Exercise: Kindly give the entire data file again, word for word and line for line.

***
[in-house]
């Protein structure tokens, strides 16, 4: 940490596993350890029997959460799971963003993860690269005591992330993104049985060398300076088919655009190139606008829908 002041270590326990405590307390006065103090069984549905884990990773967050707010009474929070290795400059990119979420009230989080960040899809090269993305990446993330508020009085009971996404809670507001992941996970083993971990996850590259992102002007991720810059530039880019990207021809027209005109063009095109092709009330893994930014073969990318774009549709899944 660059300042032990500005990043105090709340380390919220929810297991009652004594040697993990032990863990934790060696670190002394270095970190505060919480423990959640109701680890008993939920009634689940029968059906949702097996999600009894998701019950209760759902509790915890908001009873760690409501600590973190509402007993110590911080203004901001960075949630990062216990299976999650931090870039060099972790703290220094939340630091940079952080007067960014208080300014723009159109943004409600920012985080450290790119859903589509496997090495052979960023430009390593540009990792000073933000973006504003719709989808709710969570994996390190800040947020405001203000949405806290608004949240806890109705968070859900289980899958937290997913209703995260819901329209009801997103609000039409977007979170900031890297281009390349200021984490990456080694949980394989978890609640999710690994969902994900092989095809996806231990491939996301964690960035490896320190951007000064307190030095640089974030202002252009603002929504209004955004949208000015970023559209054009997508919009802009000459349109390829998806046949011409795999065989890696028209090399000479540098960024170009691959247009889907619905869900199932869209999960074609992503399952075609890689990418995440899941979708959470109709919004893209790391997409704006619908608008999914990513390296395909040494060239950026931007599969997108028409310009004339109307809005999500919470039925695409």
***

[in-house]
């Protein structure tokens, strides 16, 4: 940490596993350890029997959460799971963003993860690269005591992330993104049985060398300076088919655009190139606008829908 002041270590326990405590307390006065103090069984549905884990990773967050707010009474929070290795400059990119979420009230989080960040899809090269993305990446993330508020009085009971996404809670507001992941996970083993971990996850590259992102002007991720810059530039880019990207021809027209005109063009095109092709009330893994930014073969990318774009549709899944 660059300042032990500005990043105090709340380390919220929810297991009652004594040697993990032990863990934790060696670190002394270095970190505060919480423990959640109701680890008993939920009634689940029968059906949702097996999600009894998701019950209760759902509790915890908001009873760690409501600590973190509402007993110590911080203004901001960075949630990062216990299976999650931090870039060099972790703290220094939340630091940079952080007067960014208080300014723009159109943004409600920012985080450290790119859903589509496997090495052979960023430009390593540009990792000073933000973006504003719709989808709710969570994996390190800040947020405001203000949405806290608004949240806890109705968070859900289980899958937290997913209703995260819901329209009801997103609000039409977007979170900031890297281009390349200021984490990456080694949980394989978890609640999710690994969902994900092989095809996806231990491939996301964690960035490896320190951007000064307190030095640089974030202002252009603002929504209004955004949208000015970023559209054009997508919009802009000459349109390829998806046949011409795999065989890696028209090399000479540098960024170009691959247009889907619905869900199932869209999960074609992503399952075609890689990418995440899941979708959470109709919004893209790391997409704006619908608008999914990513390296395909040494060239950026931007599969997108028409310009004339109307809005999500919470039925695409």